But although I’ve stressed the importance of the plot, where Dark really utilises the virtues of television over film is in the time it spends developing a whole set of characters, at various stages of their lives, in ways that make them feel real and believable. Some of the show’s initially least likeable secondary characters, such as the local Policeman Egon Tiedemann, in the end become tragic figures, not because of anything especially dramatic (though lots of dramatic things happen to them) but just because we see them, young, middle aged, old, repeating their mistakes, invariably making the wrong decisions and never really coming to grips with their own lives before they are over. It also makes us re-evaluate the villains as well as the heroes (sometimes there is no difference between the two). At the beginning of season one it’s immediately obvious that the apparent itinerant preacher Noah is a (slightly cheesy) villain. By the end of season three it turns out he wasn’t any kind of evil mastermind but was no better off than anyone else, a tragic, literally misconceived figure, trapped in circumstances beyond his control, doing horrible things in apparently good faith, to no avail whatsoever.
The representation of the same characters in different time periods is occasionally done in cinema – Richard Linklater and Martin Scorsese spring to mind – but it comes far more naturally to television, with its ability to really stretch out; and yet it hardly ever happens. Soap operas can run literally for decades, with actors ageing in real time and yet never lose the feeling of utter triviality that separates them from great drama; perhaps because although the characters inevitably end, the show trundles on; like life, arguably, but I’m not going to pursue that metaphor. It’s no coincidence that most soaps (in the UK at least) are named after their location, the one immutable element in the show.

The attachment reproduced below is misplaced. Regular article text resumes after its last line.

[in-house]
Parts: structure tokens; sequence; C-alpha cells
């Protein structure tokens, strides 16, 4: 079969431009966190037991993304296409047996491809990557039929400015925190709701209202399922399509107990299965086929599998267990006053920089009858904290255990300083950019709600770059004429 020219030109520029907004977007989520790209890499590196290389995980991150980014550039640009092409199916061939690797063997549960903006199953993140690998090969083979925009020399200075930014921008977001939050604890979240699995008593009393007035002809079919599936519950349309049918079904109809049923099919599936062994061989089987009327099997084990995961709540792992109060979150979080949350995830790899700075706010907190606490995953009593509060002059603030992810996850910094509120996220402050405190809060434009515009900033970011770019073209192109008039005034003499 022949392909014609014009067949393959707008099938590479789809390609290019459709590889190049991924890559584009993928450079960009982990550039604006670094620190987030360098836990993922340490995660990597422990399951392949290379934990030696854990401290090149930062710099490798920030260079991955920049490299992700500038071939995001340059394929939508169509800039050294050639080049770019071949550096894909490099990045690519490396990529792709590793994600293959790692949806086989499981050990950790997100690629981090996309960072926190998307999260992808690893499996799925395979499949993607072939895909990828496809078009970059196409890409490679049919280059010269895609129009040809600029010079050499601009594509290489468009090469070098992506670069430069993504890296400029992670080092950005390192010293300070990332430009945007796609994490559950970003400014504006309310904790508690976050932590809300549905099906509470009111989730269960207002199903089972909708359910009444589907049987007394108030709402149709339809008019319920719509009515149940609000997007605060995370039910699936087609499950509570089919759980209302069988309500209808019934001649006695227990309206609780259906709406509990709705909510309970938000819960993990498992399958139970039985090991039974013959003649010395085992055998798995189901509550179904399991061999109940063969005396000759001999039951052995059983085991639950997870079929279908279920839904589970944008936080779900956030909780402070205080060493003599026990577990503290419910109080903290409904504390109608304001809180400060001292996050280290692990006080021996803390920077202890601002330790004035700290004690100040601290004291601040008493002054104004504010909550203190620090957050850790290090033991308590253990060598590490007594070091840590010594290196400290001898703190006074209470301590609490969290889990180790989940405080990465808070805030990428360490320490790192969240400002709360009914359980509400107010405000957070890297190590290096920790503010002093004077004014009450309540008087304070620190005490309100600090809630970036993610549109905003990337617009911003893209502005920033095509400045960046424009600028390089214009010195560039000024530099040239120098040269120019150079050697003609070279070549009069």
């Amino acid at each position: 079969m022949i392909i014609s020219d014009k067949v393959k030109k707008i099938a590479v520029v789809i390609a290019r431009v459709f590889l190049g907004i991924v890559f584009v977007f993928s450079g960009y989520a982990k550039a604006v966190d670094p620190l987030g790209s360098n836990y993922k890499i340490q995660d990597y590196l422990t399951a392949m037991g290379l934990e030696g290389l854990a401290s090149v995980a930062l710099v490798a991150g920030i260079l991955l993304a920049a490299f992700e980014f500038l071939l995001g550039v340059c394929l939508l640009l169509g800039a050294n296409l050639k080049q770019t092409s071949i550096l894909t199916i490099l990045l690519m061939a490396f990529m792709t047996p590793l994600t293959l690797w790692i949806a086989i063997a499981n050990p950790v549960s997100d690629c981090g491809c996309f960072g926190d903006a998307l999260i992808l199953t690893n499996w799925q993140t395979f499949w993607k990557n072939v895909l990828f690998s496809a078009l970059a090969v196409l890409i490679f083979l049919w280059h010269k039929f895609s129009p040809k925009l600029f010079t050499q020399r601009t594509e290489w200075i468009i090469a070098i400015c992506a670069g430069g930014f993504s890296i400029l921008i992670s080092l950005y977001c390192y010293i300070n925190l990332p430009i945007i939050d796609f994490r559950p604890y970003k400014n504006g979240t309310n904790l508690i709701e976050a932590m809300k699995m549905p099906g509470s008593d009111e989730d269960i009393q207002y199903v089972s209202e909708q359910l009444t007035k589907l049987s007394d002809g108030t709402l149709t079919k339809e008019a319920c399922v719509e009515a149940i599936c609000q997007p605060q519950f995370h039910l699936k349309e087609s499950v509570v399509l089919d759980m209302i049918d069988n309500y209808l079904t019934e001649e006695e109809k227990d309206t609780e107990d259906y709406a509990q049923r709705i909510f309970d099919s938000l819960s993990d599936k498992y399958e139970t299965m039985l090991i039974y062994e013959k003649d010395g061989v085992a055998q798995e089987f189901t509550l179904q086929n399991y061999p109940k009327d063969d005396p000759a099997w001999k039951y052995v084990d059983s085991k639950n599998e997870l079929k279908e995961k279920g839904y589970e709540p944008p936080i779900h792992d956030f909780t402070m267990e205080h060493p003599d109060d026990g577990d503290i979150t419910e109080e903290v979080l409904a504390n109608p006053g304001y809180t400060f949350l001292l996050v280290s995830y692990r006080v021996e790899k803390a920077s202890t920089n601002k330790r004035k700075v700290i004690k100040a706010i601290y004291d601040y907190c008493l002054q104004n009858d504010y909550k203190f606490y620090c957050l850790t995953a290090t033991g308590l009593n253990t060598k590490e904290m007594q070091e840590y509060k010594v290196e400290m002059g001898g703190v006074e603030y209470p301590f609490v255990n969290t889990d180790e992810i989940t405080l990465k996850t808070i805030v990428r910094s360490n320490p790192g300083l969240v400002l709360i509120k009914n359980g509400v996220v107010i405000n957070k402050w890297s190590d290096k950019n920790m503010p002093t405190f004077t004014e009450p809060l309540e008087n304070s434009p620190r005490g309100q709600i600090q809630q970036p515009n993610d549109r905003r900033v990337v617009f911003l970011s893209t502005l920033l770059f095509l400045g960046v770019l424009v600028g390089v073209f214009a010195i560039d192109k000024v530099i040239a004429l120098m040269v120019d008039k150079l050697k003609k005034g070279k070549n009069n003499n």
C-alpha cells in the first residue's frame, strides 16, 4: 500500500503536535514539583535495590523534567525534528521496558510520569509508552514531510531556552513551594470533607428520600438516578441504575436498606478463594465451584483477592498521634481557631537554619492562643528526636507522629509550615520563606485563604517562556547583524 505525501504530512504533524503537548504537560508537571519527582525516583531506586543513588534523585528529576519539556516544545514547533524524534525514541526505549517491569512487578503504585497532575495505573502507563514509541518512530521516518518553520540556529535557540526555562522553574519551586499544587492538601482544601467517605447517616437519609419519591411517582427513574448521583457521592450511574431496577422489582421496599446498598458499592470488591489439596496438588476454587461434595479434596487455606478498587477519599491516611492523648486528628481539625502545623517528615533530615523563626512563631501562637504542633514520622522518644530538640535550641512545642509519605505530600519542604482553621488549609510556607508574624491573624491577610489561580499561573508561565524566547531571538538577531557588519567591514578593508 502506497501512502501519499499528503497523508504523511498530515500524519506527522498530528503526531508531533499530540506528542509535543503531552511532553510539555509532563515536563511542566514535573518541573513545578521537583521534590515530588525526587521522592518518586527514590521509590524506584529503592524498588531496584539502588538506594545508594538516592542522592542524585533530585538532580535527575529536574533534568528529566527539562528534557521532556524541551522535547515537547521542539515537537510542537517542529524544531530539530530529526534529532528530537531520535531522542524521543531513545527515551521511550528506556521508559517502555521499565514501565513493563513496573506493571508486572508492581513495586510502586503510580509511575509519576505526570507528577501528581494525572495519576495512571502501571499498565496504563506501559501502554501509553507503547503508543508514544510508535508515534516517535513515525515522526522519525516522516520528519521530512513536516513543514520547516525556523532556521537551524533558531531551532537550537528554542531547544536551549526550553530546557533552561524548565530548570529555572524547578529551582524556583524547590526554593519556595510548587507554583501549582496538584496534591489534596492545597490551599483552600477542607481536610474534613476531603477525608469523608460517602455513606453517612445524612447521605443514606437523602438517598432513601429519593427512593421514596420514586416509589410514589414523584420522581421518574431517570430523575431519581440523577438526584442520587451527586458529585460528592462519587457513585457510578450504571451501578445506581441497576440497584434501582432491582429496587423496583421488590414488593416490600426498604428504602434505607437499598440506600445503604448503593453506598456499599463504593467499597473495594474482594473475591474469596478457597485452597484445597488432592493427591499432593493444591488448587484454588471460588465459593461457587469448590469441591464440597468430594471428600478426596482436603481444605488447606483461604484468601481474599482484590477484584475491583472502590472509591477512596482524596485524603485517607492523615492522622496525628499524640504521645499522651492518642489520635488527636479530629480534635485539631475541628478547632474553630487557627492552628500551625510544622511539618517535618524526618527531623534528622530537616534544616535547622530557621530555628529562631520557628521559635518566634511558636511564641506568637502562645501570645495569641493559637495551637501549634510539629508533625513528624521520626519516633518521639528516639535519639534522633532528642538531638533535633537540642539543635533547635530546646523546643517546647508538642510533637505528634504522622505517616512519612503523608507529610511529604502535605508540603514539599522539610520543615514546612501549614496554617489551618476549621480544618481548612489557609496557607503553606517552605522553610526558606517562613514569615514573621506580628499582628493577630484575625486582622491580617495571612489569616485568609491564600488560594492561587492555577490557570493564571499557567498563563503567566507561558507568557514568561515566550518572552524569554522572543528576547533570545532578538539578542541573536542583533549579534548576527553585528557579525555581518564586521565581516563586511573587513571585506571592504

The fact that – as in Donnie Darko – the ‘happy ending’ of Dark involves the death (or in this case the non-existence) of characters who the viewer has come to like, love, identify with, empathise with etc – and yet still feels like the right ending – is testament to the skill of the makers of the show. And more importantly – and here it goes beyond Donnie Darko – the final reveal of the origin of the temporal anomaly surrounding the town of Winden was right. Not some random occurrence like the aeroplane engine that ‘should’ have killed Donnie, but an event that logically implies all that follows and explains some of its more enigmatic characters (not least her-own-grandmother-and-granddaughter Charlotte). Written down, the basic theme sounds a bit trite – trying to change the past can destroy the present and future – but onscreen, with well drawn and (very) well acted characters, the idea (kind of like in Stephen King’s Pet Sematary) that in trying to bring back the dead you can awaken other things, is both powerful and emotionally engaging.
All of which is a very long way around to say that television doesn’t need to be revolutionised, it just needs to be seen for its own virtues and not as a kind of surrogate cinema. Hopefully the makers of Stranger Things get it right next time.